BACKGROUND: Health inequities have been shown to have negative effects on patient care and the healthcare system. It is important for orthopaedic trauma surgeons and researchers to understand the extent to which patients are affected by these inequities.
METHODS: We conducted a scoping review as outlined by the Joanna Briggs Institute and the Preferred Reporting Items for Systematic Reviews and Meta-Analyses extension for Scoping Reviews checklist. We searched PubMed and Ovid Embase for articles relating to orthopaedic trauma surgery and health inequities.
RESULTS: After exclusion criteria were applied, our final sample consisted of 52 studies. The most frequently evaluated inequities were sex (43 of 52 [82.7]), race/ethnicity (23 of 52 [44.2]), and income status (17 of 52 [32.7]). The least frequently evaluated inequities were lesbian, gay, bisexual, transgender, and queer identity (0 of 52 [0.0]) and occupational status (8 of 52 [15.4]). Other inequities evaluated included rural/under resourced (11 of 52 [21.1]) and educational level (10 of 52 [19.2]). No trend was observed when examining inequities reported by year.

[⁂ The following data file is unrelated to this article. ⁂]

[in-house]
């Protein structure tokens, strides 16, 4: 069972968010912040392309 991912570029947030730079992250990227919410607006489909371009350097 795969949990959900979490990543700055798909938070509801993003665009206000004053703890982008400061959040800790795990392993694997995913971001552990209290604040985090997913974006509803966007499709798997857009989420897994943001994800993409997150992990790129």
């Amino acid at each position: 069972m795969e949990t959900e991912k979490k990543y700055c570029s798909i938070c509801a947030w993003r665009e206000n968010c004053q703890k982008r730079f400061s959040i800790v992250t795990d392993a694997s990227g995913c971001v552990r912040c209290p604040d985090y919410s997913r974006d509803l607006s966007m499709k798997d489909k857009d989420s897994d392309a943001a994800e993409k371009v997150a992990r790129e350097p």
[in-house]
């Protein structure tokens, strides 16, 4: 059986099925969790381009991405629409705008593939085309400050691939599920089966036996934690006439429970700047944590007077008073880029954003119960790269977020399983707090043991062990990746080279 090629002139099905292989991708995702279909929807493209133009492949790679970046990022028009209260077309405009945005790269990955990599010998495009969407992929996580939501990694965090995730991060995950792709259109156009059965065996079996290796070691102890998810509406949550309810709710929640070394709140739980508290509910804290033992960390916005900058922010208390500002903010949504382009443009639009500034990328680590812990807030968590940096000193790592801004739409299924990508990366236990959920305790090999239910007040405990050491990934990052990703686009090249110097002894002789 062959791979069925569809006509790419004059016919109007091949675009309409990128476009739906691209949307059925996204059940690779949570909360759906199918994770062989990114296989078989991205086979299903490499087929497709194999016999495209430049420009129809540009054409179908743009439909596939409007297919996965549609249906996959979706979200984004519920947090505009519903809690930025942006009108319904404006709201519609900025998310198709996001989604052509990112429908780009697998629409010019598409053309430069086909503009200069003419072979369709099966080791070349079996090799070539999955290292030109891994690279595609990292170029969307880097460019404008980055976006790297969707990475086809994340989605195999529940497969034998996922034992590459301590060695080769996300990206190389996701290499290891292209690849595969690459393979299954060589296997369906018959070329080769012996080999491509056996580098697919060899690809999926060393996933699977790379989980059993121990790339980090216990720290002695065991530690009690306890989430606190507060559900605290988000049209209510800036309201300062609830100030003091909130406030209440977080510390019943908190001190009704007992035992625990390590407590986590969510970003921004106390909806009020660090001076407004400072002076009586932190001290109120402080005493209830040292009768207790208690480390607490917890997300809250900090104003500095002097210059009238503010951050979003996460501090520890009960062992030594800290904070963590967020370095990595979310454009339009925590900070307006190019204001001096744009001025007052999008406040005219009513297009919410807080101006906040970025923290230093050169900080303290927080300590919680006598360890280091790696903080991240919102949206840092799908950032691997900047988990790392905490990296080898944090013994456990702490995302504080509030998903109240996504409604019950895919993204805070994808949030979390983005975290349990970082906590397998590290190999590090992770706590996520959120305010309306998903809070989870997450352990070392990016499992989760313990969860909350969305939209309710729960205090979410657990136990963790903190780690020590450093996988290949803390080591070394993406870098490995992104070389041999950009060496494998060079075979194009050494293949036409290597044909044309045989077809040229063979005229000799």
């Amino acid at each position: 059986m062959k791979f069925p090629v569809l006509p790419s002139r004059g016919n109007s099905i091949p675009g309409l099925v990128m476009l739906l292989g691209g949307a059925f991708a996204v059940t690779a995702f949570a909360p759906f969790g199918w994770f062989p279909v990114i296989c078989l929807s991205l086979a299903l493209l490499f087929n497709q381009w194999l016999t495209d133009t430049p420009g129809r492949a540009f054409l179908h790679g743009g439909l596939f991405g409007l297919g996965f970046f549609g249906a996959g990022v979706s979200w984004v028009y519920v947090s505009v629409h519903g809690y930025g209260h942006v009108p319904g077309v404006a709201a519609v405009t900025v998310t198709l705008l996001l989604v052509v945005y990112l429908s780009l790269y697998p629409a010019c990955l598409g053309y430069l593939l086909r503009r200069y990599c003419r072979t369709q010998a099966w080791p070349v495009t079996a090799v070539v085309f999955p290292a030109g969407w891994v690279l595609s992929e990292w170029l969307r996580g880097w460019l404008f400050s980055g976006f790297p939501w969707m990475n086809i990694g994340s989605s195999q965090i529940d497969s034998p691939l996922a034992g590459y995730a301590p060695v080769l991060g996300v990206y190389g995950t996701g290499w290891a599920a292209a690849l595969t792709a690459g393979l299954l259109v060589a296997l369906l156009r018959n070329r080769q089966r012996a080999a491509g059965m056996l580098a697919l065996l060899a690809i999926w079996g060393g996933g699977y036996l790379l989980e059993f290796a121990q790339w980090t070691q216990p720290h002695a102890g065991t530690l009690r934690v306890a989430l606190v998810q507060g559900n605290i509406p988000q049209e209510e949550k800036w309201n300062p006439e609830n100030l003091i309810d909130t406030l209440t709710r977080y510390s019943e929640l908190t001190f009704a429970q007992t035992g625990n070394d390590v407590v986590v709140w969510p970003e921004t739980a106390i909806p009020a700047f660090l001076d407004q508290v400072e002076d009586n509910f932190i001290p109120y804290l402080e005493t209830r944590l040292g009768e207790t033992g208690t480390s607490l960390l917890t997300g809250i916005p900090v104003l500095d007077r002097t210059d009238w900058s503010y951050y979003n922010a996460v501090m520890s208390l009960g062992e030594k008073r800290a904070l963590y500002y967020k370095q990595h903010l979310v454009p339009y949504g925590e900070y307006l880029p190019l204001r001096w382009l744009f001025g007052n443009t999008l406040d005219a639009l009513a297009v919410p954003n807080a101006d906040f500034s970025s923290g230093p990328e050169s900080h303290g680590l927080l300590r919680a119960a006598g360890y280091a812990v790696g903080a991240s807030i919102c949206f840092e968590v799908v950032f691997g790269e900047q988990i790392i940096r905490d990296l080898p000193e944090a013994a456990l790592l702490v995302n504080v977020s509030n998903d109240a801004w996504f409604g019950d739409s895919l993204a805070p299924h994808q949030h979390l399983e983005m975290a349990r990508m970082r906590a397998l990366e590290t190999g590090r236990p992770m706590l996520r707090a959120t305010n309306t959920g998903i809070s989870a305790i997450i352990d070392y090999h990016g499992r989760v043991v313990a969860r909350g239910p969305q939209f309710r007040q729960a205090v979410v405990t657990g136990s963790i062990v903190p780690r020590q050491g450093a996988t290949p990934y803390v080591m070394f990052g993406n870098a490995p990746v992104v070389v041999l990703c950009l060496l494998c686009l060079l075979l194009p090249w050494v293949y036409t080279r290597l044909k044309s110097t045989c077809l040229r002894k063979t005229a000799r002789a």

CONCLUSION: Health inequities exist in orthopaedic trauma literature. Our study highlights multiple inequities in the field that need further investigation. Understanding current inequities and how to best mitigate them could improve patient care and outcomes in orthopaedic trauma surgery.
|Journal||The Journal of the American Academy of Orthopaedic Surgeons|
|State||Published - 1 May 2023|